Sunday, 15 June 2008


This weekend saw yet another turning point in our training, hence I felt the urge to write the latest posting.

Last Saturday we'd done a fast-paced 15km, the weather was quite warm and we'd had a pretty good run. Sunday's weather was even hotter and we decided on an impromptu trip down to our old stomping ground in Surrey. We jumped on a train to Guildford with the plan to run along the North Downs Way to the town where we used to live before moving to London, a place called Dorking. We estimated it'd be about 22km so a reasonable challenge for a hot, Sunday lunchtime.

I like to think that I have quite a high level of mental toughness but recently the long runs at the weekends (particularly the off-road ones) have been very challenging to the point where it just wasn't fun for long stretches at a time. I think that had begun to play on my mind and I started to question whether I'd be capable of completing 120 miles at altitude in 6 days.

Much of what we do on a daily basis is determined by our attitude and approach - if we're determined to succeed then we tend to achieve our goal. Just between you and me, I confess that last Sunday my mental attitude left something to be desired and I found the run technically very difficult virtually from start to finish. Although the distance is one we've done (and exceeded) many times before this one seemed unusually daunting. Each time we reached something resembling an incline, my heart sank and I resorted to walking up it. Sat was running in his usual fashion - powering his way up - methodical and meditative.

Clearly my tactics weren't a positive contribution to the journey. I didn't welcome Sat's attempts to encourage me or appreciate his recommendation to turn off my music to help me focus. I had to do it my way which impacted both of us as my mood and delaying tactics meant it took hours. Each time we reached a clearing in the trees I yearned to see the spire of Dorking's parish church to indicate we were almost there. Many times I was disappointed. Finally it came into view and we were on familiar ground and bounding our way through Denbies, one of the UKs vineyards (their wine's actually quite nice). Once we reached Denbies we knew the route was all downhill and we both found some extra energy to sprint the last 1km or so.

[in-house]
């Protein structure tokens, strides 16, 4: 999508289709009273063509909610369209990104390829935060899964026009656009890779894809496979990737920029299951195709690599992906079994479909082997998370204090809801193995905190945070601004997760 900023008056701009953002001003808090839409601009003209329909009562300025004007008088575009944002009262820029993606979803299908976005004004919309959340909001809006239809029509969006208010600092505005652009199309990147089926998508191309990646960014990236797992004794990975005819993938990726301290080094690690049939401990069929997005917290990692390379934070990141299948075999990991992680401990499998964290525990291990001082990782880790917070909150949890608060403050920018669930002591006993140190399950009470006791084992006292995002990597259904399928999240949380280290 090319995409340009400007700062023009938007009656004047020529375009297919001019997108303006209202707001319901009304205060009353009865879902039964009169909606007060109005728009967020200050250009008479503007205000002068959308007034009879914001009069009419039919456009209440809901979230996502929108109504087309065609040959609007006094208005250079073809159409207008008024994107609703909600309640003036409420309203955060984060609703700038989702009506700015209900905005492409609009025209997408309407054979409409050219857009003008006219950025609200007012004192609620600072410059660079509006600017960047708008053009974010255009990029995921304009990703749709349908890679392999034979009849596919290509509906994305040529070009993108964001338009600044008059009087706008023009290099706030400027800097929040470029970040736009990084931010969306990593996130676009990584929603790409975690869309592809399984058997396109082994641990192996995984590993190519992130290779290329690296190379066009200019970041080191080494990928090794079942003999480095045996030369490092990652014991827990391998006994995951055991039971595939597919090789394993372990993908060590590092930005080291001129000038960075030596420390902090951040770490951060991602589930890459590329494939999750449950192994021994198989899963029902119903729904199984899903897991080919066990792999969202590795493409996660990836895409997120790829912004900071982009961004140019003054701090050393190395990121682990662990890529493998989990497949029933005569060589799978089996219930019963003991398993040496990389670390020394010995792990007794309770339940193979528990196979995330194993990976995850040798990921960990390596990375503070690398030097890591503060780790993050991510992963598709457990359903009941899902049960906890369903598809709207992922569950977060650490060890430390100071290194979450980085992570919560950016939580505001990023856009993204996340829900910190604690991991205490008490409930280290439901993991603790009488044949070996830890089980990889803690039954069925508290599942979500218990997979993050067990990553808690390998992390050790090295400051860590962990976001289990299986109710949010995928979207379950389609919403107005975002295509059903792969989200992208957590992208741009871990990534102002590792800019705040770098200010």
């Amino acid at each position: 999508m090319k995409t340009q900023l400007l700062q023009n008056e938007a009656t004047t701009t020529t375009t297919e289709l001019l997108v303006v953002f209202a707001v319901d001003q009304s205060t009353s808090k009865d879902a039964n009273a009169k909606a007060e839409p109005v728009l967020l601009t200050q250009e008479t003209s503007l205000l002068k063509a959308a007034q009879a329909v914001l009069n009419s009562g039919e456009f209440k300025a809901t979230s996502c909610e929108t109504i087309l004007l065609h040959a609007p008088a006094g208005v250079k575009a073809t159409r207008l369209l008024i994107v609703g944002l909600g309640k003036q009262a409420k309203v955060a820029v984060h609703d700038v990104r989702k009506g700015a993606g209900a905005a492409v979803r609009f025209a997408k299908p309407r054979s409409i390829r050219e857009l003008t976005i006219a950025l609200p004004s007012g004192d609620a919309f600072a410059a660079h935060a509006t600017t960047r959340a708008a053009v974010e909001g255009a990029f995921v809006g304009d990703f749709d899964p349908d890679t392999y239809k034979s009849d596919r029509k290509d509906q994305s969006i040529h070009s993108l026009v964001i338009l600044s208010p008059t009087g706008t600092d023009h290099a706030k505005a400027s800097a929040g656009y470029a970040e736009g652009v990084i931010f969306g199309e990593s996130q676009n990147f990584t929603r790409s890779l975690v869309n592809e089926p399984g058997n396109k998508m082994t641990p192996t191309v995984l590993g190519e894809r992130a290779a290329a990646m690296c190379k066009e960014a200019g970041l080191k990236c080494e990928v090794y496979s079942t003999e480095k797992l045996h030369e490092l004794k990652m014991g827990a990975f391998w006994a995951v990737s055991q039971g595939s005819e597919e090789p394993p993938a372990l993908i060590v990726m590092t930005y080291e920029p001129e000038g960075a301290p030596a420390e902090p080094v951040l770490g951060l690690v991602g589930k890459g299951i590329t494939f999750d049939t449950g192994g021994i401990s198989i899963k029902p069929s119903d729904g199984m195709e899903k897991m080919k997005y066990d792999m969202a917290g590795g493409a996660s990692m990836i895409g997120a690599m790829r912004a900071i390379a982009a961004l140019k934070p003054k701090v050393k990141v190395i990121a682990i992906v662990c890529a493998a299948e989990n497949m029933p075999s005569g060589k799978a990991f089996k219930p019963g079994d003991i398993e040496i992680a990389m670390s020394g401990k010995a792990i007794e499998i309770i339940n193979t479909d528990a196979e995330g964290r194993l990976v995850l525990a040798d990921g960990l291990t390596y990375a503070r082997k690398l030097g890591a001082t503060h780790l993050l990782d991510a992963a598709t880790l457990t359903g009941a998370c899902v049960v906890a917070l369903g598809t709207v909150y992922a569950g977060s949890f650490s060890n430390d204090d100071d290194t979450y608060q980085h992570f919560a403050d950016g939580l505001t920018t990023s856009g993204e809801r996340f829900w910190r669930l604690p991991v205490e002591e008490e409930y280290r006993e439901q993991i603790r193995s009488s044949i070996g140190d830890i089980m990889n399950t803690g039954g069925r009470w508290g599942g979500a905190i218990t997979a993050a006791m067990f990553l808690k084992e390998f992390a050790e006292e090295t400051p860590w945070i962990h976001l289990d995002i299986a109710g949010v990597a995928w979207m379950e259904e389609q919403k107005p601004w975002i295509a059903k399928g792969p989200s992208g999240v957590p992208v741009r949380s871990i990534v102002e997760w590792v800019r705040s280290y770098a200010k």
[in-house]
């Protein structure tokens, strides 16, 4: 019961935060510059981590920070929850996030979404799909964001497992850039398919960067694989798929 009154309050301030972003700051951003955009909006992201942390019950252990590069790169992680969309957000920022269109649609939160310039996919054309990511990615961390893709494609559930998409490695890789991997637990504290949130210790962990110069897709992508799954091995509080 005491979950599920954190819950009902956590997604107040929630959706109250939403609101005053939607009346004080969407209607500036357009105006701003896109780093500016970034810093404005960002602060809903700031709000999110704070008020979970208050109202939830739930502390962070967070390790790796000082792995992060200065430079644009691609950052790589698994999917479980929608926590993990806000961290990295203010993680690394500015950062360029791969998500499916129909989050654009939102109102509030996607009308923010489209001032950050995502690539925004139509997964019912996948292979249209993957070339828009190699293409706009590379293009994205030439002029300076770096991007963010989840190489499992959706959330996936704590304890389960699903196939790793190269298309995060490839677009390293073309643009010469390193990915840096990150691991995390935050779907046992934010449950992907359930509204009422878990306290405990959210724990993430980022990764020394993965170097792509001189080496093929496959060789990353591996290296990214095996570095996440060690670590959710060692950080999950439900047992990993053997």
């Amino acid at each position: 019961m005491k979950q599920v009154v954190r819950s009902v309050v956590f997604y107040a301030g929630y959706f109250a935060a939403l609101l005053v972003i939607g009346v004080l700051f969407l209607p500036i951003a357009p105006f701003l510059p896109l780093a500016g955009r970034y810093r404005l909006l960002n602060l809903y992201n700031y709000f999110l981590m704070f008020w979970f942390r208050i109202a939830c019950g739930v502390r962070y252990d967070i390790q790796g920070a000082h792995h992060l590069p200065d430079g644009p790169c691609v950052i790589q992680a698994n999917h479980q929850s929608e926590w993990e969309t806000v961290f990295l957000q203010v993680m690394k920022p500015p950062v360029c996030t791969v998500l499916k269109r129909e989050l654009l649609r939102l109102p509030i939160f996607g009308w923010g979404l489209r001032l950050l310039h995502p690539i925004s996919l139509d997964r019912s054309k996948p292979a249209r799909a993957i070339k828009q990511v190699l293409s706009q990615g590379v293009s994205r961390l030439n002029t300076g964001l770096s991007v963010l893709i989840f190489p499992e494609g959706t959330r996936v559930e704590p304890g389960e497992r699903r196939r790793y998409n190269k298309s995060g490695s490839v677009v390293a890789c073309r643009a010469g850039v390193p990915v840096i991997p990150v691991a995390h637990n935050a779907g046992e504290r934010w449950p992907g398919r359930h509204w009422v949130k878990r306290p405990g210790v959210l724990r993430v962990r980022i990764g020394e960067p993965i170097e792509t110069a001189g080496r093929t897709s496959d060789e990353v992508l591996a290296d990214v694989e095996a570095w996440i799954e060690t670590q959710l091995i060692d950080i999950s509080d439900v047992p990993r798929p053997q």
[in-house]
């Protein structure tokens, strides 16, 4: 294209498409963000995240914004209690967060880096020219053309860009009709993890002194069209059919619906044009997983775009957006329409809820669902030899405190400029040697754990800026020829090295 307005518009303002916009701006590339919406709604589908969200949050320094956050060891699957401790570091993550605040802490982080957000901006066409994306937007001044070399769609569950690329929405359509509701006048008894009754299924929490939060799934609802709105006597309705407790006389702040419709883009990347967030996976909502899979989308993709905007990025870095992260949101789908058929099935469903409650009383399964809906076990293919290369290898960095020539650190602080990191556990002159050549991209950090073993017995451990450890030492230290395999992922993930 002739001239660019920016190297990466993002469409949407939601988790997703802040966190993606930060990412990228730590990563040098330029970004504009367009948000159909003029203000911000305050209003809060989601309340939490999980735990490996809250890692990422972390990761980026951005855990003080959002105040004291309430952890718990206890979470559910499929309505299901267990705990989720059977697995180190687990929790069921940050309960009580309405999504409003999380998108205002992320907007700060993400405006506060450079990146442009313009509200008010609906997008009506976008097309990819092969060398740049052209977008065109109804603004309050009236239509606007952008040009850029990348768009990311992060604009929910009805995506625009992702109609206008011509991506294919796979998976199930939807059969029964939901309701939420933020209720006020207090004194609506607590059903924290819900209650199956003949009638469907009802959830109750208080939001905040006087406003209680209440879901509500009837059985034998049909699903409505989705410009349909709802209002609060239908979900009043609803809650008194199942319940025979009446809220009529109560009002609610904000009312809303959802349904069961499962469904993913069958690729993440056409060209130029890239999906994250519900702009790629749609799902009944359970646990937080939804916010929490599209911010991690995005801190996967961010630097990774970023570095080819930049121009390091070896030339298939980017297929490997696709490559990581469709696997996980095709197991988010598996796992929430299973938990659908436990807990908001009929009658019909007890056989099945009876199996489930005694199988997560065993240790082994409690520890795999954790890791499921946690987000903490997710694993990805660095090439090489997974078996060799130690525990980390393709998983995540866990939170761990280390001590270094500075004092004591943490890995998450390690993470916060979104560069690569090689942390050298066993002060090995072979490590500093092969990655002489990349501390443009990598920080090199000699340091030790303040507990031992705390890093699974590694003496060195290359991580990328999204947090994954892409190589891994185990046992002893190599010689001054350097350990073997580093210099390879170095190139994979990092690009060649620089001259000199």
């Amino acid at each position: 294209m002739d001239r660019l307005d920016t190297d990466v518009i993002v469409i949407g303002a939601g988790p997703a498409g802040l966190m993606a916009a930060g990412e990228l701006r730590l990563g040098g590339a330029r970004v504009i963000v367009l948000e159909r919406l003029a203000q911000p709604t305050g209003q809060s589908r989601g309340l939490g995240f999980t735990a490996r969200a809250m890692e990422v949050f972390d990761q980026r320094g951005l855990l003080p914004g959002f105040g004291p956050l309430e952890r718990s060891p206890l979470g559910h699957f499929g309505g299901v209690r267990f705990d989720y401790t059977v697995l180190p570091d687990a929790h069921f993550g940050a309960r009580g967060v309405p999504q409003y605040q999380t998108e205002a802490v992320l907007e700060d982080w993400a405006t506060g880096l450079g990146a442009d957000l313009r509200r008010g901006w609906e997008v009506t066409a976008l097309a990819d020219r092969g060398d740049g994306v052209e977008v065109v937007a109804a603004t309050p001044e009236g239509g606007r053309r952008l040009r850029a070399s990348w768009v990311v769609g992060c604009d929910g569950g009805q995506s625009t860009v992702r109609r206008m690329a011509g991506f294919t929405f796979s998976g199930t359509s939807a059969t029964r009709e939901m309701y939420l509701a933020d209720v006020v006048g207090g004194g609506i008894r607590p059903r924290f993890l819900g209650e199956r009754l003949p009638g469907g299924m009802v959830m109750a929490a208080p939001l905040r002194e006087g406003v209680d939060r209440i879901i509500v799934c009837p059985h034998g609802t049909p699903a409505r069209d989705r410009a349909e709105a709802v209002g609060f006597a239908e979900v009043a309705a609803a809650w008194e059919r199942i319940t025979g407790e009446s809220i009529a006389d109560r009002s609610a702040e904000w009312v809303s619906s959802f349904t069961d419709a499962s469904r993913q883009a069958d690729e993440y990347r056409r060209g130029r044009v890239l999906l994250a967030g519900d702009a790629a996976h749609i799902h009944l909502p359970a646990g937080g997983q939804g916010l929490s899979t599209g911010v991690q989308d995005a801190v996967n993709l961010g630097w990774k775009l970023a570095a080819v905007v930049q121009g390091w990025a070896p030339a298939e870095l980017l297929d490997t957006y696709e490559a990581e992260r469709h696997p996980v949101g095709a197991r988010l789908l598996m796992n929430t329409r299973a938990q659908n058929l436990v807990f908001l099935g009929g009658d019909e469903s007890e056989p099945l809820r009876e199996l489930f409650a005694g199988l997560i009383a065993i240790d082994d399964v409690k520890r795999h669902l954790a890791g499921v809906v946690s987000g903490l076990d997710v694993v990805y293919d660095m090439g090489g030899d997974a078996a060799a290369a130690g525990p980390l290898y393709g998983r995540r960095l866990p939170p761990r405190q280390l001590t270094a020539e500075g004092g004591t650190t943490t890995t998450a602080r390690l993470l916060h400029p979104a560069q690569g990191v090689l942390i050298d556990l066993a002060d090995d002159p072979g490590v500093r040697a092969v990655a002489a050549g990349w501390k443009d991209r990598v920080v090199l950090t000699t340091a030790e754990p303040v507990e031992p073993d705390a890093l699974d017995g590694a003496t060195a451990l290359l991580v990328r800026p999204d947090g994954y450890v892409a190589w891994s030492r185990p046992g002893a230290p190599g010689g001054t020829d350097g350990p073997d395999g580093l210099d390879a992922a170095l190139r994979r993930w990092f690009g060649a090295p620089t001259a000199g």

I wasn't pleased with my performance that day but it did give me the opportunity to learn an important lesson. We might have done lots of training to do the distance, but hillwork had now become a priority. I made a commitment to get on the treadmill during the week and start practising. This we duly did and now combine speedwork and hillwork in our weekly schedule.

Maybe it's psychological as I doubt we'd make such progress in a few days but I actually felt strong during training this week and was relishing the repeat run from Guildford to Camberley on Saturday. Mentally I was a million miles from where I'd been the week before. We knew the route as we'd done it about 3 weeks ago; about 30km - with the first 20km being the most challenging from a technical perspective. Our reward at the end of this run was courtesy of my brother-in-law, Satpal, and his wife, Parm, who were hosting their annual BBQ. So this was a great incentive to get there as quickly as possible.